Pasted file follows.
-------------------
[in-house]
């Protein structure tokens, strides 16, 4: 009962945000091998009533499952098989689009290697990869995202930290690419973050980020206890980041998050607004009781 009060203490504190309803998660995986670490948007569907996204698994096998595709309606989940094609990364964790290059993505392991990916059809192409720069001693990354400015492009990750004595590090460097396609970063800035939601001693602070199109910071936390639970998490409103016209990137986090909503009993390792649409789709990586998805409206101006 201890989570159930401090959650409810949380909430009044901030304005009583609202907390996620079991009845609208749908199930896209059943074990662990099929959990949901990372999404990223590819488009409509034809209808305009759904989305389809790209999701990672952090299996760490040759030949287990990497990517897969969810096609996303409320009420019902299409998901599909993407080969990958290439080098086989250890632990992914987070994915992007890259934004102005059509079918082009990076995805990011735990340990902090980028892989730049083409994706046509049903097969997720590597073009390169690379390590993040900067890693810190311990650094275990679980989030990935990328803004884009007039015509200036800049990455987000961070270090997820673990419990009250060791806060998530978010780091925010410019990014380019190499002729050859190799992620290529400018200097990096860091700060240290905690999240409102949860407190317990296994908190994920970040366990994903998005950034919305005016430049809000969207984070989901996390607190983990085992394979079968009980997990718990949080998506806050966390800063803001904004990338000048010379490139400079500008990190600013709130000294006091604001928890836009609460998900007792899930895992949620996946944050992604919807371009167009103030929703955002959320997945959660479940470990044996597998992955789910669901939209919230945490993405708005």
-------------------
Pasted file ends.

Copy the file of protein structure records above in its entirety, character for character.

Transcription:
[in-house]
């Protein structure tokens, strides 16, 4: 009962945000091998009533499952098989689009290697990869995202930290690419973050980020206890980041998050607004009781 009060203490504190309803998660995986670490948007569907996204698994096998595709309606989940094609990364964790290059993505392991990916059809192409720069001693990354400015492009990750004595590090460097396609970063800035939601001693602070199109910071936390639970998490409103016209990137986090909503009993390792649409789709990586998805409206101006 201890989570159930401090959650409810949380909430009044901030304005009583609202907390996620079991009845609208749908199930896209059943074990662990099929959990949901990372999404990223590819488009409509034809209808305009759904989305389809790209999701990672952090299996760490040759030949287990990497990517897969969810096609996303409320009420019902299409998901599909993407080969990958290439080098086989250890632990992914987070994915992007890259934004102005059509079918082009990076995805990011735990340990902090980028892989730049083409994706046509049903097969997720590597073009390169690379390590993040900067890693810190311990650094275990679980989030990935990328803004884009007039015509200036800049990455987000961070270090997820673990419990009250060791806060998530978010780091925010410019990014380019190499002729050859190799992620290529400018200097990096860091700060240290905690999240409102949860407190317990296994908190994920970040366990994903998005950034919305005016430049809000969207984070989901996390607190983990085992394979079968009980997990718990949080998506806050966390800063803001904004990338000048010379490139400079500008990190600013709130000294006091604001928890836009609460998900007792899930895992949620996946944050992604919807371009167009103030929703955002959320997945959660479940470990044996597998992955789910669901939209919230945490993405708005």